Top-ranked Spaniard Jon Rahm is backing Bryson DeChambeau in singling out the practice of US-based TV networks CBS and NBC Sports in seeking ‘reaction’ footage during the course of PGA Tour events.
The ‘practice’ of on-course TV cameramen focussing on the Tour’s leading golfers long after they have played a shot came to a head during last week’s coverage of the Rocket Mortgage Classic in Detroit.
DeChambeau was early into his third round when after a poor shot from a seventh hole bunker, he slammed a club angrily into the sand shortly after impact, and he ultimately made bogey.
While he described his reaction to the shot as “dumb,” he took issue with the cameraman subsequently following him closely as he approached the green and marked his ball.
“He was literally watching me the whole entire way up after getting out of the bunker, walking up next to the green,” said the American.
“And I just was like, ‘Sir, what is the need to watch me that long?’”
DeChambeau said. “I mean, I understand it’s his job to video me, but at the same point, I think we need to start protecting our players out here compared to showing a potential vulnerability and hurting someone’s image. I just don’t think that’s necessarily the right thing to do.”
In capturing a sixth PGA Tour title, DeChambeau was again asked about the incident during the third round.
“I’m not going to comment anymore on the stuff that happened yesterday other than I respect everybody and I think people took it the wrong way and I’m sorry that they did so”, he said.
“My job and my idea is never to devise anyone — not create any divisive nature, I just want to provide the best entertainment out here. I just felt like a minute long for videoing me was kind of a little weird, but we talked it out and it was all great and no issues, no issues whatsoever.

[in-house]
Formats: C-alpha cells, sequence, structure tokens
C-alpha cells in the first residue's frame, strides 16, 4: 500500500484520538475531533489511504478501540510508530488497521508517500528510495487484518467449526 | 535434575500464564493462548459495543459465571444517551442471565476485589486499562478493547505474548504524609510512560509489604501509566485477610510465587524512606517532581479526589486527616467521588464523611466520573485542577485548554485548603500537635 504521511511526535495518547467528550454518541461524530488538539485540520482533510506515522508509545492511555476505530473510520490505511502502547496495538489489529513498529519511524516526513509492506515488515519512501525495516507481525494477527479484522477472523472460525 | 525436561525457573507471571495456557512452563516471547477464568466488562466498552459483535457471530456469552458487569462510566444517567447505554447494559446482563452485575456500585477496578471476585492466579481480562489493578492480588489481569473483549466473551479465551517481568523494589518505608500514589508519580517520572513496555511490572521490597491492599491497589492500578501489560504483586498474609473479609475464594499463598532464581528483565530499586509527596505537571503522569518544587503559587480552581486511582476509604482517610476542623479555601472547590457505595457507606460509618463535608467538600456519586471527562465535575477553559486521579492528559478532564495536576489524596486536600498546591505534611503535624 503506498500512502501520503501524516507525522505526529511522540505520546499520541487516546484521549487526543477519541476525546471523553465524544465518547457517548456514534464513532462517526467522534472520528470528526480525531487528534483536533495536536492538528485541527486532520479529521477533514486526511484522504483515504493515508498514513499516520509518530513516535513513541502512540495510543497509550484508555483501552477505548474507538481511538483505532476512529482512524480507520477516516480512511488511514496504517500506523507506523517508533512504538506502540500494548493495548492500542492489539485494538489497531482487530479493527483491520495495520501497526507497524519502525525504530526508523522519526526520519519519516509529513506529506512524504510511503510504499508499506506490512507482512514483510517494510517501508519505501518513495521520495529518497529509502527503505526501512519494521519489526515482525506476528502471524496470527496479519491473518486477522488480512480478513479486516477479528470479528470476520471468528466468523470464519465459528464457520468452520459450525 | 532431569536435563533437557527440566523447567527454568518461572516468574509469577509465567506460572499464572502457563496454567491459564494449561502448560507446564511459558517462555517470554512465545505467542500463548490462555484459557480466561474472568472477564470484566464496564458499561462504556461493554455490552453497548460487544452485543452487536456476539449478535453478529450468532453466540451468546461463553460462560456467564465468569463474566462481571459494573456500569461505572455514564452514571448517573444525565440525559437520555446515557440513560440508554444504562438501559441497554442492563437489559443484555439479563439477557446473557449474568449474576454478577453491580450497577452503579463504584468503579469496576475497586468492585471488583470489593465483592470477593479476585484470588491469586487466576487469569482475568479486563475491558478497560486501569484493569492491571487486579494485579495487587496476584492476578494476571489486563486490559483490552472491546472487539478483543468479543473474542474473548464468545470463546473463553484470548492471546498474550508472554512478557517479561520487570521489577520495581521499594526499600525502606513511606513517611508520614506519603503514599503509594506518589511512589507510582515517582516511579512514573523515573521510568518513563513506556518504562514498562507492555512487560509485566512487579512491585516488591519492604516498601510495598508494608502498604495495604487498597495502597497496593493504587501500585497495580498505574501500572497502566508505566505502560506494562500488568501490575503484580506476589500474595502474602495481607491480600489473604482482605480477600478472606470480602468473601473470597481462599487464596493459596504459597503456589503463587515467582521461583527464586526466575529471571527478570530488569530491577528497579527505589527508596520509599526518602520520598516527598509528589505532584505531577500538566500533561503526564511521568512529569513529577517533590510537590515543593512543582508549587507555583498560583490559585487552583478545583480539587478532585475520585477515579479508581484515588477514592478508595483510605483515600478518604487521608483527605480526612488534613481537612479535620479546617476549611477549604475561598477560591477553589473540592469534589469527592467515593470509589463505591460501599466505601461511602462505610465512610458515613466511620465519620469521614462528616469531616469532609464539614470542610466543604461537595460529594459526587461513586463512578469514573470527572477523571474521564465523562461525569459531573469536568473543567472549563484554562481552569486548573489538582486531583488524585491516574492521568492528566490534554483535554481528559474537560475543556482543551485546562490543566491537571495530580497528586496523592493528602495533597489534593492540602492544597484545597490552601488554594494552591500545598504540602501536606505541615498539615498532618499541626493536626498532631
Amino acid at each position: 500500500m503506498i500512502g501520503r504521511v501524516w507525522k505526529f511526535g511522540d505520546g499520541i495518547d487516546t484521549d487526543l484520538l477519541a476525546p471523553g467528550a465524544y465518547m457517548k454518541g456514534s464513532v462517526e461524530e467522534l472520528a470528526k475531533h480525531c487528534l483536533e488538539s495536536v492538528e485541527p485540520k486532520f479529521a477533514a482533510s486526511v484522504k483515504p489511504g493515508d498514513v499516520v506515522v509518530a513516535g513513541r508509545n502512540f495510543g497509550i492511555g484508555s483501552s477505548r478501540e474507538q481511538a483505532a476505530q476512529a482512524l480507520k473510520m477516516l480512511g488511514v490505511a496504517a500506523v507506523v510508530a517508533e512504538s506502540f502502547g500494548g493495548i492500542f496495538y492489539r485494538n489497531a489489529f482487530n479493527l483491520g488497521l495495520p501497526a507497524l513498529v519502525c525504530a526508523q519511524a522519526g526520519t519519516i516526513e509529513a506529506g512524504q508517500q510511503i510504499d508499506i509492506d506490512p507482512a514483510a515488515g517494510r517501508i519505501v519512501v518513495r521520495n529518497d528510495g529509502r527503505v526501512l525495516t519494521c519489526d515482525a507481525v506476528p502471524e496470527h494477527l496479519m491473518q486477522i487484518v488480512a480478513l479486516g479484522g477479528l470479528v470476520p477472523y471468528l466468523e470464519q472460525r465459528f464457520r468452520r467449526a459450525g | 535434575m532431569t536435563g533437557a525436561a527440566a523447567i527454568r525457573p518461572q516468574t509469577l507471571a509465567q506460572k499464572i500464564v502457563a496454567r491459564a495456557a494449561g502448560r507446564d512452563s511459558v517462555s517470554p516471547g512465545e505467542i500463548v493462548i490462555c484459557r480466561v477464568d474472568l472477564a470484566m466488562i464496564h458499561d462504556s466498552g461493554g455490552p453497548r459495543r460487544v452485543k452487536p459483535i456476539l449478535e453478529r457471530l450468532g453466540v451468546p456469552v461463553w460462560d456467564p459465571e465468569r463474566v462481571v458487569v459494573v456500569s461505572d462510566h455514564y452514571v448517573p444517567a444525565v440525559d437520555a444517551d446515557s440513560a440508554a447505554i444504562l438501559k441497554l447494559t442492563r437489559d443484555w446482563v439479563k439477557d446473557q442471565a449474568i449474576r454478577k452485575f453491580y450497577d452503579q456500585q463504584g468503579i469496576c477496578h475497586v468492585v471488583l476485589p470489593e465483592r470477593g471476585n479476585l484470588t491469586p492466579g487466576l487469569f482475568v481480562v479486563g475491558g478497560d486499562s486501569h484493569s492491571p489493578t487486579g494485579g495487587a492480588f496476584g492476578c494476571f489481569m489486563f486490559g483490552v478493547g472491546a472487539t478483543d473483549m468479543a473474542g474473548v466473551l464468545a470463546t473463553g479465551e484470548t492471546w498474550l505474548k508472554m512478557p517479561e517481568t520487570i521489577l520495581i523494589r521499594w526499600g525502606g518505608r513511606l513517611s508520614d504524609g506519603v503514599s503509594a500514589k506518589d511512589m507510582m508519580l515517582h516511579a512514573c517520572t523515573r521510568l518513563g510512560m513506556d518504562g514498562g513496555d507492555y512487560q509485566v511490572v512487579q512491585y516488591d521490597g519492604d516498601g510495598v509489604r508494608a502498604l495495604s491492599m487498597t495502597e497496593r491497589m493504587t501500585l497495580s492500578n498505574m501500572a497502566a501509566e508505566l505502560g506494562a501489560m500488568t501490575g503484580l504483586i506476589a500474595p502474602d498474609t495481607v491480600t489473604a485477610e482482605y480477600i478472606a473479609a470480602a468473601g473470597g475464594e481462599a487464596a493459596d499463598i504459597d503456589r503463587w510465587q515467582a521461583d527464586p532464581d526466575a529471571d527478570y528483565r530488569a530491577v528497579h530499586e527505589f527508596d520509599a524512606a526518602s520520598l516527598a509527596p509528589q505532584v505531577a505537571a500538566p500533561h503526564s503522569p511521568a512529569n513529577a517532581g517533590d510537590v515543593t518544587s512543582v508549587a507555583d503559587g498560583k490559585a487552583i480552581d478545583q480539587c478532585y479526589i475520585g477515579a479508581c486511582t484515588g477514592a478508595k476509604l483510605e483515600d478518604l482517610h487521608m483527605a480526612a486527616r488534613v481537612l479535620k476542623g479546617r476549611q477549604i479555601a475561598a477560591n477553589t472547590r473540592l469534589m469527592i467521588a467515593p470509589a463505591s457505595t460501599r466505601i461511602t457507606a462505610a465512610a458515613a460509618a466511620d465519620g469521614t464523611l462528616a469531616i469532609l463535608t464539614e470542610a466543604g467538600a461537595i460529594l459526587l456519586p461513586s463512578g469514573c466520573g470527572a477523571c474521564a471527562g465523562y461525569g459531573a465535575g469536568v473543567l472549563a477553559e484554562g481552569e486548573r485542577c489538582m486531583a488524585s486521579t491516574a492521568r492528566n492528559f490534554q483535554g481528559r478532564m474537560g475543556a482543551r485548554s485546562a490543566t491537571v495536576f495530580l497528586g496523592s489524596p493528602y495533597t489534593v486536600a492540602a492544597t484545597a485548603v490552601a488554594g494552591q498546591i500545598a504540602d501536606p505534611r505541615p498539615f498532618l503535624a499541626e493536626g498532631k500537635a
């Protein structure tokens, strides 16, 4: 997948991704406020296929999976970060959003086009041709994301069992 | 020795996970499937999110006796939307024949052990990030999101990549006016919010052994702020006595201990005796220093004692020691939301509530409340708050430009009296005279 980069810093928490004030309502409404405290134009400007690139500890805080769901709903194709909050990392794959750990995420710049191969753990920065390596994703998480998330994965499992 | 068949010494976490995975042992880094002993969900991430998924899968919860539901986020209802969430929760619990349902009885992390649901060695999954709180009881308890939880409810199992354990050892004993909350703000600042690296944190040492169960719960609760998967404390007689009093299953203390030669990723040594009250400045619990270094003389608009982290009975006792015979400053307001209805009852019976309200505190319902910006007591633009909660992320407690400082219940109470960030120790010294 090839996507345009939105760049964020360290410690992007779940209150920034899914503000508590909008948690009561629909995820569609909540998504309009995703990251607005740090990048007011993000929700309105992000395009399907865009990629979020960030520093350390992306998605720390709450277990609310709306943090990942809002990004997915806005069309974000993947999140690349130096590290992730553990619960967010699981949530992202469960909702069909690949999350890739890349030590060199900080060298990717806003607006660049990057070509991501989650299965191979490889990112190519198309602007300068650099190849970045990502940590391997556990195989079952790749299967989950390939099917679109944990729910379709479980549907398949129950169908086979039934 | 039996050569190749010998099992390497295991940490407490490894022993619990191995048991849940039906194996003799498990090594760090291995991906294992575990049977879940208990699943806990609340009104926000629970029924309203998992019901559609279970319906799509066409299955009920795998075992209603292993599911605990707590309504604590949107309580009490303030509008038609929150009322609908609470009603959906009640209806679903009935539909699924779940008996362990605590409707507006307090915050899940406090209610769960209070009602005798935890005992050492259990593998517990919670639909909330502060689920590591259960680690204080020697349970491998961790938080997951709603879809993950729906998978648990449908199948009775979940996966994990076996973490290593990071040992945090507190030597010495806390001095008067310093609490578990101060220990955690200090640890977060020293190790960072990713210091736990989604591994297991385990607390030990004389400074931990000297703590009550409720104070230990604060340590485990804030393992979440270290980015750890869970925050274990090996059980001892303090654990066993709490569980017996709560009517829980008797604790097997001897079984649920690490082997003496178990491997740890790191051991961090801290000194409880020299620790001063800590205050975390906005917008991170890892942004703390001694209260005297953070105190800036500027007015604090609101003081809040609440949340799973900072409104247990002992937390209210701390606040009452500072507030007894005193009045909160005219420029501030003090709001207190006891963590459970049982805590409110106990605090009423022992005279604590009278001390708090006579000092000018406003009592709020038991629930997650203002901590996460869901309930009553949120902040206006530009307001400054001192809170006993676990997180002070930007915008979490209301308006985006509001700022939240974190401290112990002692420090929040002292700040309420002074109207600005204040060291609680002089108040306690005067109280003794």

“So, appreciate what they do, appreciate everybody that works hard out here to provide great entertainment”.
Rahm’s Spanish demeanour has seen the now World No.2 also lose his cool and he admits he’s an easy target for the CBS cameras.
“You’re talking to a guy who’s easy to get a reaction from,” said the double Irish Open winning Rahm ahead of this week’s Workday Charity Open.
“Yeah, I mean, they have followed me to get that reaction. I’ve spoken to some directors before, and what they answer is that they want to show the public the frustration we go through, which is true. I don’t think they realize how stressful this can be sometimes.
“The only time where I have a problem sometimes with PGA Tour Live is when the camera movement — so let’s say I hit a shot and the camera is on me for a little longer, and let’s say next is some other player to go, sometimes they stay on me a little too long and then they rush to the next player and you can see them from your peripheral and you have to stop and restart your routine, right.
“It’s happened multiple times. Or you’re hitting a shot and they get your line on the putting or chipping, and that’s what I have an issue with.
“When you’re disrupting play, that just shouldn’t happen. You’re not going to get cameras — the above camera on football will be in the way when Tom Brady is throwing a pass, possibly hit the ball, interrupts a game or things like that.
“So, I know we’re professionals and we should be focused, but when you start seeing people run close and they’re trying to set up the cameras, that’s the only time I have an issue.
“But then them trying to follow, as well, I mean, it’s PGA Tour Live and you’ve been chosen to be one of the feature groups and people are going to want to see you, right. And I know I’m saying this, and I know why you’re asking this question, but you can’t control what you feel and your emotions but you can control your actions. If you’re going to get made like I get mad, just assume you’re going to get a little bit of criticism, and that’s it. If not, maybe just not do it. It’s the only way I can say.
“And I know why you’re asking this, and I am one of those who’s in that situation, but as an athlete that’s all I can say. The only problem, like I’ve said, that I’ve had is when the disrupt play a little bit, and that shouldn’t happen.
“In professional golf we shouldn’t be waiting for cameras to be in place. But other times if they’re not going to have to go to the next player and they want to try to catch me saying something or my face after a three-putt or a bogey or a bad shot, well, I mean, if you’ve watched golf the last year you know what my reaction is going to be, but yeah, I understand why they do it.”
Both Rahm and DeChambeau have a strong argument for the Tour to address the on-course actions of CBS and NBC Sports.
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